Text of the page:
In this edition of Scoreboard, we explain why a deadlock in bailout talks for lower-league clubs could cost the English Premier League more than just cash, how Liverpool FC and Boston Red Sox owner John Henry is flexing his own Moneyball muscle, what an uptick in women’s football transfer activity means for pandemic-era trends, and more.
Impasse: England’s football leagues toil over bailout
English football is in a bind. Failing to resolve the crisis could cost more than just money.
The pandemic was an unwelcome catalyst for change. Every month without fans costs clubs £100m, threatening the existence of smaller clubs.
But many of the problems are structural. The Premier League’s riches have distorted the game. Its broadcast revenues barely trickle down to the English Football League, which runs the three divisions below the top flight, widening the gulf between them.
Little wonder EFL chairman Rick Parry wants to stop teams in the Championship — the division below the Premiership — from irresponsibly chasing promotion by spending more on wages than what they make in revenues.
The problem for Parry, who happened to play a leading role in the formation of the Premier League in 1992, is that his plan leaked a week ago, causing immediate uproar.
Under Project Big Picture, the Premier League would share 25 per cent of its annual revenues with the EFL, ending its reliance on gate receipts, with £250m to be advanced immediately.
Except the Premier League didn’t know about the plan, which was the product of separate talks between Parry and England’s two most successful clubs: Liverpool and Manchester United.
It was soon dubbed Project Power Grab because of the quid pro quo that would have handed special powers to an elite group of six also consisting of Arsenal, Chelsea, Manchester City and Tottenham Hotspur, sparking fears of a “closed shop”.
United and Liverpool quickly backtracked as Premier League clubs “unanimously” rejected the proposal and offered a £50m package to clubs in Leagues One and Two. The EFL rejected the proposal because it excluded the Championship.
What next? Gary Neville, the Sky pundit, co-owner of League Two side Salford City and former Manchester United defender, doesn’t think football can reform itself.
He’s backing another proposal that would introduce an independent regulator and a levy on the Premier League to redistribute its billions.
Oliver Dowden, the culture secretary, warned earlier this week that a “closed shop” approach could force the government to bring forward a planned fan-led review of football governance.
The government’s message is clear: fix this crisis or we’ll fix it for you.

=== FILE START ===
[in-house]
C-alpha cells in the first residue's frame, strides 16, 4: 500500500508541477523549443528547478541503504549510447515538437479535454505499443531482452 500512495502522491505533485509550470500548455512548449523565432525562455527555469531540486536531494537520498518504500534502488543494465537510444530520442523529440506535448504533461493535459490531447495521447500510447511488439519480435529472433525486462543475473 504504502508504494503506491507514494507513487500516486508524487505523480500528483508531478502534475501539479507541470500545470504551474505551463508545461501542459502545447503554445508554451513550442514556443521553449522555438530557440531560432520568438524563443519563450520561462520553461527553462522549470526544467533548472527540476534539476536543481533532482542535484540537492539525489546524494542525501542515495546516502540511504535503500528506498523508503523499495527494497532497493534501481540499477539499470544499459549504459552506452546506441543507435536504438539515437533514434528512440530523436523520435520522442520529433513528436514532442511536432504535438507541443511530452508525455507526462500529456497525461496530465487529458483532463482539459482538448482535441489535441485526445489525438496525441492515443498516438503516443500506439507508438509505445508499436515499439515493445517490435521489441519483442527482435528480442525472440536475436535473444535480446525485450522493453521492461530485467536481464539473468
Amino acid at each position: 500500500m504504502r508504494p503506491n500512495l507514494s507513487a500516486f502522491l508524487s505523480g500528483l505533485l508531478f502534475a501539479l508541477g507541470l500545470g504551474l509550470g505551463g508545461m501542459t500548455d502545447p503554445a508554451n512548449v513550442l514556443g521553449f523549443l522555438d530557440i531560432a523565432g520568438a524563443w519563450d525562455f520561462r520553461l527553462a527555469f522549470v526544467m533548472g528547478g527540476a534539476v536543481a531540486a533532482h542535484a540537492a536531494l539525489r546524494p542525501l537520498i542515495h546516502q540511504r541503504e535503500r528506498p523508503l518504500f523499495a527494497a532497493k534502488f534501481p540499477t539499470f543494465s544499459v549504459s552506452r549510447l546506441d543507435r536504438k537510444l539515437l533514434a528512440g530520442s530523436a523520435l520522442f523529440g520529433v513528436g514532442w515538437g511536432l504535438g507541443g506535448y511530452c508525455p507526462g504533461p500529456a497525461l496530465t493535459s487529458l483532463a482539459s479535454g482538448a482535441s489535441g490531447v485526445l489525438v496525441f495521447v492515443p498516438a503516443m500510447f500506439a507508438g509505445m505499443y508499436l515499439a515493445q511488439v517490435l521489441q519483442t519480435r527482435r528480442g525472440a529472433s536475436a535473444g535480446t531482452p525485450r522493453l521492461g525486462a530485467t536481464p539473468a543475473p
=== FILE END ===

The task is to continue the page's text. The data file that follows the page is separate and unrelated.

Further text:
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The mastermind behind Fenway Sports Group
It’s a deal that, if struck, would jolt both sides of the Atlantic: John Henry, owner of Liverpool FC and the Boston Red Sox, is in talks with RedBall Acquisition Corp about taking the holding company that owns the clubs public.
The deal would be structured as a reverse merger of Henry’s Fenway Sports Group with a special purpose acquisition company helmed by Billy Beane and former Goldman Sachs banker Gerry Cardinale.
The potential listing might exacerbate concerns about American influence in Premier League governance, as well as set an unusual precedent for US sports owners, very few of whom list top-flight franchises on the open markets.
Why now? The search for an answer begins in the book and subsequent film Moneyball, which made Beane a household name.
In one pivotal scene Henry pushes Beane, an executive at baseball’s Oakland A’s, to move to the Red Sox but is rebuffed.
Beane may be the most famous quant in sports, but Henry earned his bona fides in crunching numbers, too: he made his fortune of $2.8bn, according to Forbes, pioneering data analytics in commodities futures at a self-started firm.
As a club owner, he ended an 86-year drought of World Series trophies at the Red Sox, and a 30-year Premiership drought at Liverpool.
Friends and associates tell Scoreboard he’s a math whizz who, after decades of fame stewarding teams to championships, is flexing his financial muscles once again.
The talks with RedBall value FSG at $8bn, according to people familiar with the matter. While the firm includes other assets, such as a regional sports network and a Nascar team, it reflects a significant appreciation of the prices Henry paid for the Red Sox and Liverpool: $660m and £300m, respectively.
“He’s a financial guy. If he can get an outside financial return, he will”, said one adviser who is close to Henry. But assuming a deal between RedBall and FSG is reached, it isn’t clear if Major League Baseball, which historically keeps ownership closely guarded, would approve a listing of the Red Sox.
Case in point: the belaboured efforts by once-disgraced hedge fund titan Steve Cohen to buy the New York Mets is now being vetted by the League.
That makes a listing for Liverpool more likely. But regardless of the outcome of the talks, one thing is certain: Henry has taken two prestige clubs, returned them to winning form, and is actively following the money.
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Women’s football: where marquee signings aren’t big money
An influx of US World Cup winners should bode well for women’s football in England.
Alex Morgan joined Tottenham Hotspur, Manchester United signed Tobin Heath and Christen Press while local rivals Manchester City bought Rose Lavelle.